S.D.: I think one should focus more on keeping the art form alive rather than drawing only on traditional material. There is already scarcity of sachi trees and availability of sachi pat. I draw on sachi pat with traditional colours but I also draw on paper and canvas. I use acrylic paint when I draw on canvas.


M.B.: How do you promote your work? Do you participate in exhibitions?


S.D.: I have participated in a number of regional, national and international exhibitions and camps. As far as possible, I am trying to expose and publicize about manuscript painting in the national and international arena. I feel it is important to have a wider perspective and promote our traditional art forms in the global platform.


I had participated in the International Cultural Integration Camp in Pattaya, Thailand in 2015. In Thailand, I have seen presence of many Hindu elements in the country’s cultural practices and festivals. However, while participating in the camp, no one knew about Assamese miniature paintings. They came to know about this art form only when I introduced it.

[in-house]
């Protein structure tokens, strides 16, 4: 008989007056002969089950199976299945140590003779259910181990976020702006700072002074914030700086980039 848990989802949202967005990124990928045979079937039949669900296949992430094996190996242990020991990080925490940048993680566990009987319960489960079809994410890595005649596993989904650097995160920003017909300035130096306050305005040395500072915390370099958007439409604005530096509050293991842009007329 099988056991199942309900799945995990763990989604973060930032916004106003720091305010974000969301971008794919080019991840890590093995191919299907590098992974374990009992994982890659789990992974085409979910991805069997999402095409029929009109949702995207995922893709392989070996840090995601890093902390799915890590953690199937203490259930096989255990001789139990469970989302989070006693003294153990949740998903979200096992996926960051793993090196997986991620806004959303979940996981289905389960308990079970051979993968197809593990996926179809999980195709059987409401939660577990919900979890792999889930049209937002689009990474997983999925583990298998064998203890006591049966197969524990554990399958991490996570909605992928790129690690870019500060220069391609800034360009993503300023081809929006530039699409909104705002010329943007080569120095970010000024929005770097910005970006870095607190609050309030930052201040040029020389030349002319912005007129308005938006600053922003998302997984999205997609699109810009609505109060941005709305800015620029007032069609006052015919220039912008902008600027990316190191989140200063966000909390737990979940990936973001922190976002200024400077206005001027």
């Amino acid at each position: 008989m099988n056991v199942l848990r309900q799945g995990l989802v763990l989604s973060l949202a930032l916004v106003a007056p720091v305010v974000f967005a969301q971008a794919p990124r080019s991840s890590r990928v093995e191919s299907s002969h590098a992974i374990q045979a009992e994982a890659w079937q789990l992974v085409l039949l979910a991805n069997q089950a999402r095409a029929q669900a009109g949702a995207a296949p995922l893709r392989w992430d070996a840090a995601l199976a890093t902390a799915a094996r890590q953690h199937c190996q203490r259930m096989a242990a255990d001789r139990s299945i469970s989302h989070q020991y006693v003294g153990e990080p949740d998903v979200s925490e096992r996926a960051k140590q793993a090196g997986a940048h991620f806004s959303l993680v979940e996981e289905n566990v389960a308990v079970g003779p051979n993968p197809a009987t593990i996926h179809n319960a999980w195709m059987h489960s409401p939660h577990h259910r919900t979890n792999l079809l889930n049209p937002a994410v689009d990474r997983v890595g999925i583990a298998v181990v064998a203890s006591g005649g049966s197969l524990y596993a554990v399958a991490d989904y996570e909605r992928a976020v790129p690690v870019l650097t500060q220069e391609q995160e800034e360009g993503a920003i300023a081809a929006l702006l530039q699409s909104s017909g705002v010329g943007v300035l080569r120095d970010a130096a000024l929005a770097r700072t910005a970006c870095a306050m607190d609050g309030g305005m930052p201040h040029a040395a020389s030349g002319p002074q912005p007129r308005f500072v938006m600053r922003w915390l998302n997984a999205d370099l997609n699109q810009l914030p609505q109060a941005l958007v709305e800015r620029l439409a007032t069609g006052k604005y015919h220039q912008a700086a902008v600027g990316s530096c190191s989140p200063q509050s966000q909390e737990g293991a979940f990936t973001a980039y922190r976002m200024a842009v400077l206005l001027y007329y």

In 2016, I participated in camps that were conducted in Abu Dhabi and Sri Lanka (University of the Visual Arts and Performing Arts) with the same intention of sharing the kind of work that I am doing with a wider audience. In Sri Lanka I was told that there is similarity between our work and their work.


I had received a scholarship/fellowship from Centre for Cultural Resources and Training (CCRT), Government of India to work in the area of manuscript painting for the period 2014-15.


I have also participated in solo and group exhibitions in various institutions and art galleries in Assam.


M.B.: Do people purchase your paintings when you exhibit your work?